Practical aspects of Unfair Terms in your tenancy agreement
The Unfair Terms rules (now part of the Consumer Rights Act 2015) (the Regulations) were discussed on Day 16.
Today we are going to look at how these rules affect tenancy agreement clauses in practice, including one aspect in particular which often causes confusion. This is the special wording which needs to be included in tenancy agreement clauses which are prohibiting something.
The rule is that these clauses should include wording, something along the lines of ‘other than with the written permission of the landlord, which will not be unreasonably refused’.
This wording is important as it prevents the clause from being unfair. It must be included, even if you are certain that you will never permit whatever it is. If you omit the wording, the clause will almost certainly be invalid – which is the complete opposite of what you want!
Example – pets clauses
The classic example is a clause prohibiting pets. “I will never allow pets in my property” a landlord might declare, crossing the clause out with his pen as he does so. However, the effect of this is that the clause will be void under the Regulations, entitling the tenants to have whatever messy and noisy pets they like.
We know that this type of wording is required with clauses prohibiting pets as there is legal authority for this. In a case in Spain (which applies here as these regulations come from a European directive) the Judge said that an outright prohibition would be unfair as it would stop a tenant keeping a goldfish in a bowl.
However, the rule will apply to other prohibitions, for example, prohibitions against re-decoration, repainting the walls in a different colour, or using the tenants own heating appliances.
It is important to remember, the fact that the tenant is entitled to ask permission for something, does not mean that the landlord has *got* to grant it. So long as you have a reasonable reason for refusal, and (preferably) this is documented, there should be no problem. There usually will be a reasonable reason, otherwise, you would not have wanted to prohibit whatever-it-is in the first place.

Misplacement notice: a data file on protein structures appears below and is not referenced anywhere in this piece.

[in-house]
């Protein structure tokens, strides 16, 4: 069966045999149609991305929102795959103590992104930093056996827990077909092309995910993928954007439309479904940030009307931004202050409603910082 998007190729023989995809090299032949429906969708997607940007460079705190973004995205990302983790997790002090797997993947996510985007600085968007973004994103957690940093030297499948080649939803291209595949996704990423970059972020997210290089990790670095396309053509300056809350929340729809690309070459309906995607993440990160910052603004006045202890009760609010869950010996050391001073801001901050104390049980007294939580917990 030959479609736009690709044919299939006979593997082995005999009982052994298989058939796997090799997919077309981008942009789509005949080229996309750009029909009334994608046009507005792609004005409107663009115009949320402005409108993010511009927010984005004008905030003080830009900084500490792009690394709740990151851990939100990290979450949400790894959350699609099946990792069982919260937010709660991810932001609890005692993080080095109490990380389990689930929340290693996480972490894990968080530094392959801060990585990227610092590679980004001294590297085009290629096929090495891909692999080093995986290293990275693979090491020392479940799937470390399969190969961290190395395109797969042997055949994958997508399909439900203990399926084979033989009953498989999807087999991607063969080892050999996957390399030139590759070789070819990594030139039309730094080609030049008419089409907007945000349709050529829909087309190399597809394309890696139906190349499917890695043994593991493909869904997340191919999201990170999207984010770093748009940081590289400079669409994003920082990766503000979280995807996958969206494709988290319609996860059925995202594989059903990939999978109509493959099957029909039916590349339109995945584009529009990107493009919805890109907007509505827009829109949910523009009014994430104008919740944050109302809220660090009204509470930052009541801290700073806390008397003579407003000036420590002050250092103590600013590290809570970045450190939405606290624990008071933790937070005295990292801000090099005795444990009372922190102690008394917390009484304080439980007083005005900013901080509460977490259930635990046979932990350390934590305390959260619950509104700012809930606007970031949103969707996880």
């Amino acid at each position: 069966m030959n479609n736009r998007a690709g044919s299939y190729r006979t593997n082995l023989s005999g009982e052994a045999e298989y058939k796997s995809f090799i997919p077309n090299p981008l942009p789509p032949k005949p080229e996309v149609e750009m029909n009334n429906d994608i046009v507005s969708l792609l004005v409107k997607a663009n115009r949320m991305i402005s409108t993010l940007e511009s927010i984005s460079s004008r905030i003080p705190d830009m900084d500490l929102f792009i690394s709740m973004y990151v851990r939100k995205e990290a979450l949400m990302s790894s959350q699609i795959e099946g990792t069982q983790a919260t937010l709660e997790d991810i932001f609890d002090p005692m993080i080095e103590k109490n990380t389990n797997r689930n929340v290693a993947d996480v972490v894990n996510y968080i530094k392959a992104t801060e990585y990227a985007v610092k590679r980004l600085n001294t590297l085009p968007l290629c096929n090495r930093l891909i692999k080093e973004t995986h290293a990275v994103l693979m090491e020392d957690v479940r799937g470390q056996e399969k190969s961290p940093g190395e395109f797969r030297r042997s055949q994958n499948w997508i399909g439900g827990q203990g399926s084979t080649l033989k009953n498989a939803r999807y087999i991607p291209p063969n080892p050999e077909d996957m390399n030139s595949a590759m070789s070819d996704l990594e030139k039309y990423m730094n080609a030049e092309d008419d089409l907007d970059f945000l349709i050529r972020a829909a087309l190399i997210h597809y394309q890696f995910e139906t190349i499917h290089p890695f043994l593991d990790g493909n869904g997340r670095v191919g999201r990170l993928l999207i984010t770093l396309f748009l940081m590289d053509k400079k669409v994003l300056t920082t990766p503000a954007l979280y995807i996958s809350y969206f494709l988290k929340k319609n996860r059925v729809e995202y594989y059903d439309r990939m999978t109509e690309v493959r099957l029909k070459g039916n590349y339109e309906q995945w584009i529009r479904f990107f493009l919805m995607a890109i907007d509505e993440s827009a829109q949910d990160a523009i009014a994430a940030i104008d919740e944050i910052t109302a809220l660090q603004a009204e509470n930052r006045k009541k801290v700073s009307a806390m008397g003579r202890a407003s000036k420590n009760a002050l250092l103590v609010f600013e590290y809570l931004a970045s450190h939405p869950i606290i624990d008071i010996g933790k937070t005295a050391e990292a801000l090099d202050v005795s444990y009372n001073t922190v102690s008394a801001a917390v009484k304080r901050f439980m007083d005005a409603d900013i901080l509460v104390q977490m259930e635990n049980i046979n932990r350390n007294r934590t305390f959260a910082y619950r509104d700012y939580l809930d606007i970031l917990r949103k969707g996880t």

The only cases where the wording will not be necessary is where the action is illegal anyway, such as keeping prohibited drugs or firearms on the premises, using the property for an illegal purpose, or causing a nuisance to neighbours.
Tenancy agreement clauses taking away existing rights
We mentioned on Day 16 that any clause which takes away a right a tenant would otherwise have had is likely to be void under the regulations.
This is why it is so dangerous for non-lawyers to draft or adapt tenancy agreements (and dangerous also for lawyers who are not housing specialists). Because it is difficult to avoid clauses which take away a tenant’s legal rights unless you have a very good working knowledge of what those rights are in the first place.
For example, clauses are likely to be void if they:
- Make the tenant responsible (even if only obliquely) for anything within the landlords statutory repairing covenants
- Say that rent shall be paid ‘without any set off’, as tenants have a legal right to set off in some circumstances
- Attempt to make the tenant responsible for arranging for the annual gas safety check and any repairs to gas appliances
and so on.
Avoiding inadvertent unfairness
Anyone drafting a tenancy agreement needs to think clearly and consider the actual effect and real meaning of the words being used. For example
- A clause which prohibits removing any plants from the garden will also prohibit weeding
- A clause which prohibits tenants moving the furniture to another room, will include things like kitchen chairs, which is plainly unfair and unrealistic (better to stipulate that at the end of the tenancy the furniture and contents should be put back in the rooms they were at the start, to facilitate checking contents against the inventory when the tenant leaves).
- A clause prohibiting keeping combustible materials on the premises would include matches (which would be unfair)
When drafting it is very difficult to prevent this sort of thing creeping in. Often you are so concentrated on what you are seeking to do, that it can blind you to the words’ other meanings. Be particularly wary about adding things on the spur of the moment.
Incorporating other documents into a tenancy agreement
There are times when you will want your tenant to be bound by terms and conditions in some other document. For example
- Landlords’ insurance policies.
- A ‘head lease’, where the property (generally this will be a flat) is owned by the landlord on a long lease
- Some landlords, particularly in HMO tenancies, also want tenants to also be bound by ‘house rules’
However, you cannot expect tenants to abide by terms and conditions they have never seen. Therefore you will need to provide them with a copy of the document, or an extract of the terms that will affect them. Ideally, this should be attached to the tenancy agreement and kept with it.
Attempts to bind tenants by the contents of any document which they have not actually seen will always be considered unfair, and it will always be necessary for you to provide a copy of the document concerned.
NB Find out more about my Tenancy Agreement Service on Landlord Law
All Landlord Law tenancy agreements are created via our document generator which allows for you to add extra clauses – for example, if you need to refer to an external document.